Oh yeah, did I mention how funny it was?  For the first 30 minutes I was laughing so hard that I actually snorted some diet coke up my nose and had convulsions. (I know TMI)  But that’s how funny it was.  And, I am still thinking about the hysterical Top Gun homage.

Major points to writer Geoff LaTulippe on his debut.  He did a great job with Drew Barrymore’s character Erin.  She was multi-dimensional — raunchy, sexy, smart, insecure, stuck living with her sister while in grad school etc.  She was real and that’s what has been missing from big screen comedies of late — real women.  She didn’t wind up giving up everything for her man even though she would have, and I’m not going to give away the ending but it was let me find the right word for it – satisfying and adult.  Also, major props to doc turned feature director Nanette Burstein.  She did a great job.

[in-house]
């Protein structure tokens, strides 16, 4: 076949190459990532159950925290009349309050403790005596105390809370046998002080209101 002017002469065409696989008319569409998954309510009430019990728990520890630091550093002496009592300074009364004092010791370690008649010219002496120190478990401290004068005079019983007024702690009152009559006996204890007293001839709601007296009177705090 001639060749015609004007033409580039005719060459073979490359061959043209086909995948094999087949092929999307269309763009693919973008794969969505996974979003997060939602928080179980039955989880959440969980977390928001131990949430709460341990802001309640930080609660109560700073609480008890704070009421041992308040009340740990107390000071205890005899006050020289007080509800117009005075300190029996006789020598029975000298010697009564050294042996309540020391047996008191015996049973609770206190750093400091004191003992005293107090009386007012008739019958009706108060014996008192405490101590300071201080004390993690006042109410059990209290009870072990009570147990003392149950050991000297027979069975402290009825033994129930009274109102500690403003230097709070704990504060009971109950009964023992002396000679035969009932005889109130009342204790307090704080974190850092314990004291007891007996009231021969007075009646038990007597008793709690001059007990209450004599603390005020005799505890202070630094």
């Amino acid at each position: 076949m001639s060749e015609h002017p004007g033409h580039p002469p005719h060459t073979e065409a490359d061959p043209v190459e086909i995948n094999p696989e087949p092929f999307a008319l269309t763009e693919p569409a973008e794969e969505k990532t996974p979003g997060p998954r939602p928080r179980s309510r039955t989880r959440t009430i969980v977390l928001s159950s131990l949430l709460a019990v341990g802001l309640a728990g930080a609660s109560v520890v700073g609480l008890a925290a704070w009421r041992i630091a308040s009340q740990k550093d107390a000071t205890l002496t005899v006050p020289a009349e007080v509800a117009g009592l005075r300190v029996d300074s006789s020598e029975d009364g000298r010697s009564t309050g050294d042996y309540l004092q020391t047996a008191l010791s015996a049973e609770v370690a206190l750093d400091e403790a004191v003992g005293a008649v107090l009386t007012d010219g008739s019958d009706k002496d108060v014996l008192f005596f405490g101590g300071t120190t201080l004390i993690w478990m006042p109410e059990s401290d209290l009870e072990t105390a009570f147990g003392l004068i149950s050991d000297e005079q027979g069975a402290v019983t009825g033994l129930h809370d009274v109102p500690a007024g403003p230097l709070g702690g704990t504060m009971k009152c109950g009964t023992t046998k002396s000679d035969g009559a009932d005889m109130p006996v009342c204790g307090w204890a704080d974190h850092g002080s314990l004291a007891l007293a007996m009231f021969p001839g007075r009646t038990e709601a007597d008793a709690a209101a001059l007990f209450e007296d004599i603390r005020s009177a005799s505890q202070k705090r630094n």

Would love to hear other people’s thoughts on the film.


{ 11 comments… read them below or add one }

grrljock September 10, 2010 at 4:30 PM

I’ve read reviews saying that this movie is more/better than the average “rom-com” movies (which, like “chick-lit” is a handy pejorative term to dismiss any women-centered story). I agree that Drew Barrymore is maturing beautifully as an actor and film maker. The whole marketing thing is a systemic fault; boil the movie down to follow a formula (even when it doesn’t) and emphasize the guy (unless the movie has Julia Roberts or Meryl Streep). I think the stupid system just can’t handle marketing of non-formulaic movies. There has to be many more examples, but one I can come up with is “The Family Stone”, where the marketing depicted it as the usual family-holidays-everything-goes-kabloeey comedy, when it was actually more and better than that.
Maybe the lesson here is for Drew Barrymore to do her own marketing. “Whip It” could’ve done with way better (more targeted) marketing as well.